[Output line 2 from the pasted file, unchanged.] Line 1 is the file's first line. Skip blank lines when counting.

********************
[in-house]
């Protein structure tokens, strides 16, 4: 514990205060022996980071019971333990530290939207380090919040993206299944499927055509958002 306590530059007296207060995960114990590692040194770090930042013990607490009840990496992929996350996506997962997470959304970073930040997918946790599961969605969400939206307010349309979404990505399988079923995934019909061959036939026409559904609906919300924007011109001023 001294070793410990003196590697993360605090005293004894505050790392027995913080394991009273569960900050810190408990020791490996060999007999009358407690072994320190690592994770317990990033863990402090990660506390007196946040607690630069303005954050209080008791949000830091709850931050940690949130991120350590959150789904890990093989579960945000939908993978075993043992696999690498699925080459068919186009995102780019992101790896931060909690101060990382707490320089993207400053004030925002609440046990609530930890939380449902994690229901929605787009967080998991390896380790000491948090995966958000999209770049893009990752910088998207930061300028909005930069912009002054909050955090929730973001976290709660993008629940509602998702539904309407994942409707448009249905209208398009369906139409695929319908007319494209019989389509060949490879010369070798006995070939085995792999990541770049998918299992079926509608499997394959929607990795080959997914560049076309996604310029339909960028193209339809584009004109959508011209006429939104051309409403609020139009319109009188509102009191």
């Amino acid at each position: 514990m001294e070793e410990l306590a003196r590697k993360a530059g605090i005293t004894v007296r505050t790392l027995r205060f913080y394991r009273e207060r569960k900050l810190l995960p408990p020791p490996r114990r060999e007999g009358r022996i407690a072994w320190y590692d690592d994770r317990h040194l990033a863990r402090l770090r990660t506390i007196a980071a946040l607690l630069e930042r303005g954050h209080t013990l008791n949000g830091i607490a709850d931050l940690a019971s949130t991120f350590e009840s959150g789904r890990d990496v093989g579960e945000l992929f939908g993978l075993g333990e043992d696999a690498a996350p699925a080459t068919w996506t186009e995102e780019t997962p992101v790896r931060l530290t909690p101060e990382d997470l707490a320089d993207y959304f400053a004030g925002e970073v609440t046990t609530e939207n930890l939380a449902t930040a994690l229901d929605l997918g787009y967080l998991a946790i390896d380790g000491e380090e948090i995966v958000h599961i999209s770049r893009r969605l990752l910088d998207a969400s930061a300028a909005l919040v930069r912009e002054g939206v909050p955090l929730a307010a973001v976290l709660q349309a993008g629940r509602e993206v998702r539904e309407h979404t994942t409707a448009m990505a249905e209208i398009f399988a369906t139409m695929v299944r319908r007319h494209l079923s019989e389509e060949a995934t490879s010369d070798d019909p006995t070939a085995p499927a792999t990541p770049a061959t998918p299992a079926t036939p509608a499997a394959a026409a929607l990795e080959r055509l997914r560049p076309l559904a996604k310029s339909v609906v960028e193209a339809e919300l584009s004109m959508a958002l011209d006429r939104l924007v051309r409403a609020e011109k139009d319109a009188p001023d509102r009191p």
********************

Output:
């Protein structure tokens, strides 16, 4: 514990205060022996980071019971333990530290939207380090919040993206299944499927055509958002 306590530059007296207060995960114990590692040194770090930042013990607490009840990496992929996350996506997962997470959304970073930040997918946790599961969605969400939206307010349309979404990505399988079923995934019909061959036939026409559904609906919300924007011109001023 001294070793410990003196590697993360605090005293004894505050790392027995913080394991009273569960900050810190408990020791490996060999007999009358407690072994320190690592994770317990990033863990402090990660506390007196946040607690630069303005954050209080008791949000830091709850931050940690949130991120350590959150789904890990093989579960945000939908993978075993043992696999690498699925080459068919186009995102780019992101790896931060909690101060990382707490320089993207400053004030925002609440046990609530930890939380449902994690229901929605787009967080998991390896380790000491948090995966958000999209770049893009990752910088998207930061300028909005930069912009002054909050955090929730973001976290709660993008629940509602998702539904309407994942409707448009249905209208398009369906139409695929319908007319494209019989389509060949490879010369070798006995070939085995792999990541770049998918299992079926509608499997394959929607990795080959997914560049076309996604310029339909960028193209339809584009004109959508011209006429939104051309409403609020139009319109009188509102009191």